The Nypo

The other night I had a nypo.

For those of you who don’t know, nypo = nighttime hypo (i.e. low bloodsugar).  I didn’t make up this catchy little term, and I don’t know who did, so I can’t give credit where credit is due.  If I could, I would.  It’s a great word.

For some reason, a nypo is so much worse than a daytime hypo.  I actually handle daytime hypos quite well, for the most part – but a nypo turns me into a shaky, frantic, carb-inhaling lunatic. 

I hadn’t had a nypo in a while.  I’ve actually been having more trouble with nighttime highs than lows for a while now (I still don’t have it totally figured out, but it’s improving), so this one was a surprise. 

I woke up with my heart racing and the familiar weak/shaky/hungry feeling.  My first inclination was to just go back to sleep and let someone else take care of it. 

Mmm….I’m sure it’ll go away on its own if I can just close my eyes for a bit longer…. 

Thankfully I don’t fall back asleep well during a nypo, so  I dragged my ass out of bed and into the bathroom (so as not to wake my sleeping husband, baby, or dog) to test.  I was shaking and seeing spots and the frantic hunger was kicking in already. 

2.6 mmol/l (47 mg/dl).

Popping a couple of glucose tabs, I stumbled downstairs to the kitchen, opened the pantry and flicked on the light.  I’m sure I heard angels singing at the sight of all that food.

Normally I eat fairly low-carb.  As a result, I don’t take a ton of insulin.  And as a result of that, it doesn’t take much to bring my bloodsugar back up from a hypo (or a nypo, as the case may be). 

But during a nypo every cell in my body is saying “FEED ME!”, and I want to ingest everything in sight!  I am completely incapable of putting on the brakes until I feel better.  And during a nypo it takes a while before I feel better.  So I typically end up eating a lot more than I should.

Thankfully, even in my nypo stupor I’ve learned to trick my sugar-starved self by switching to low- or no-carb snacks part way through the ravenous rampage.  It sounds pointless and kind of stupid – and it is, really – but hey, whatever works, right?

So, leaving a trail of honey, cracker crumbs, and cheese, I climbed back into bed and thought, “I should probably bolus for that….” just before I nodded off.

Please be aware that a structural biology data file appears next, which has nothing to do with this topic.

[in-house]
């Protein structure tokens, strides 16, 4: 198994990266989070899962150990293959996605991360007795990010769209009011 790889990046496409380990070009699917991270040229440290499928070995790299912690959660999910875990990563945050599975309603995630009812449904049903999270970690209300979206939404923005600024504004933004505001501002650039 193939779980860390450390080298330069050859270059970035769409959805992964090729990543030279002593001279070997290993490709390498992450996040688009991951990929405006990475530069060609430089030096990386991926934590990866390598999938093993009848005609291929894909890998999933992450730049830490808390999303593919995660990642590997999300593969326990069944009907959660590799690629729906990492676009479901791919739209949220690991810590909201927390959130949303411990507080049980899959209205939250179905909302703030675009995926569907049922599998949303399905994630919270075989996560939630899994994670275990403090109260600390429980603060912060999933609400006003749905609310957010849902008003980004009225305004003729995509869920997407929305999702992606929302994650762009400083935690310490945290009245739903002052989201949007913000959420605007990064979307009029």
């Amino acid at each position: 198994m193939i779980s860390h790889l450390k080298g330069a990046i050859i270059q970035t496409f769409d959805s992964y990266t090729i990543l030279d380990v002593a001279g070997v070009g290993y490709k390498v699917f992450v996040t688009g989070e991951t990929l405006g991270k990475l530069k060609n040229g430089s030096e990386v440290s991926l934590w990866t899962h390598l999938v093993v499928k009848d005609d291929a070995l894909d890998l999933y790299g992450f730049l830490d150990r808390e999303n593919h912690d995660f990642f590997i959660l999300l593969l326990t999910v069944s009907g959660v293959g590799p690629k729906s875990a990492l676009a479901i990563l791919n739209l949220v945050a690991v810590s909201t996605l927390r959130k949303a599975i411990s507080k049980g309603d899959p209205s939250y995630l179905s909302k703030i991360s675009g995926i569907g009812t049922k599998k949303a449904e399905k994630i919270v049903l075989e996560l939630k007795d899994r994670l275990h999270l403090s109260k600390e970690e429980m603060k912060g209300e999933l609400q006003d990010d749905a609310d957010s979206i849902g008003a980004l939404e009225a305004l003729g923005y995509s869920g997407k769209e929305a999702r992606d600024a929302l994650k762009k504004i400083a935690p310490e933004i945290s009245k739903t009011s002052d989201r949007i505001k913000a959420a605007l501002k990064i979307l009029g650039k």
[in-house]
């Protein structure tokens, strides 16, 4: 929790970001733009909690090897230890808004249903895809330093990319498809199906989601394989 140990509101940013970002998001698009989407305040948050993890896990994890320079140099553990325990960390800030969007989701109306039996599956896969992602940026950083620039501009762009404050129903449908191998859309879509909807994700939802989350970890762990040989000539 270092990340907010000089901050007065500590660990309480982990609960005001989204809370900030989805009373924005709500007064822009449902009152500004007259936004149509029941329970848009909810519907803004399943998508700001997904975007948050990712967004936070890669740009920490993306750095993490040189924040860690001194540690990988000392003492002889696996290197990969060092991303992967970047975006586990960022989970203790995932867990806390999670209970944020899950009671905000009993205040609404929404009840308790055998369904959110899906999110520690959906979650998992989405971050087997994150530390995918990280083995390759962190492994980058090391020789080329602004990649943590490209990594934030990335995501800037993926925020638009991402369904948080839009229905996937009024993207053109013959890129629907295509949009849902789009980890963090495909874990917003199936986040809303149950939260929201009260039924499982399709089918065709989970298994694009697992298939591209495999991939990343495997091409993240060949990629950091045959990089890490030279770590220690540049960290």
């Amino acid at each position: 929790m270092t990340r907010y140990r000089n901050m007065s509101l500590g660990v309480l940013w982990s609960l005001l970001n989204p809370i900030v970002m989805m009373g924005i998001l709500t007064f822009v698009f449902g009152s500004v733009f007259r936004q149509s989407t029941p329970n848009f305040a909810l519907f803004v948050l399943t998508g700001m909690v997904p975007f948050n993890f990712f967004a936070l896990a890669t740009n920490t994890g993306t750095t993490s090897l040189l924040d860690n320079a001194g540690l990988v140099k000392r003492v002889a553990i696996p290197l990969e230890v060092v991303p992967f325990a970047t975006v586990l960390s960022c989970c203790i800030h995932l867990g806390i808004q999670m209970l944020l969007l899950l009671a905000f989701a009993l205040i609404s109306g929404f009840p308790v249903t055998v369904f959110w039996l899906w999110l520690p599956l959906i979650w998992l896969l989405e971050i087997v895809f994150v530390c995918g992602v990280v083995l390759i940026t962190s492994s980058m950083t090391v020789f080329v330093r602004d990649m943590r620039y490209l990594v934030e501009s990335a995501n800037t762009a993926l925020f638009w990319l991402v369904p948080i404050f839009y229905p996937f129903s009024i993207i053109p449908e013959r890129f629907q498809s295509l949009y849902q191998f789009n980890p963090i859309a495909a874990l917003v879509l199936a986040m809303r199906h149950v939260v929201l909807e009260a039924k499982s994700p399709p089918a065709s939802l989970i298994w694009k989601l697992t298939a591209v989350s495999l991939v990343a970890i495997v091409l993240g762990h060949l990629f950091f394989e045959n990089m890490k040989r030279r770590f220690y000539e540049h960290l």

When I woke up the next morning, that last thought came back to me and I pulled out the meter again. 

14.4 mmol/l (260 mg/dl).  Damn. 

I guess it could have been worse if I hadn’t made the switch to cheese at about 2:41 am, but still…a bolus definitely would have come in handy.

So, once again the nypo won – making a feasting fool out of a perfectly rational and well-managed person with diabetes….

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5 responses to this post.

  1. Posted by noelle on May 20, 2010 at 3:05 pm

    i love your drifting thought… maybe it’ll go away… i usually wake up again so cold and sweaty in a puddle in my bed… just move to a dry spot on the bed closer to my husband for warmth… and yes, why don’t you feel better quicker? i hear you about the ravenous eating. i’m going to have to try that next time, switch to almonds halfway through…

    i love your blog, B. ttys. oh yeah, and happy b-day bebe F!!!

    Reply

  2. Posted by Sylvie on May 29, 2010 at 12:52 pm

    Love the term “nypo”….hate the reality of it…

    I am glad you wrote of this experience Bethany. I believe pretty well all people with insulin dependant diabetes have been there, and many feel guilty about it. I think your expression of what it is like, helps to understand the experience a little better. I also like your “trick” of switching to low or no carb eating in the middle of the craziness….good idea!!!

    Reply

  3. I can TOTALLY relate to this. Nypo’s (love that term – we need to figure out where it started!) are the all-time hardest for me to treat rationally.

    Reply

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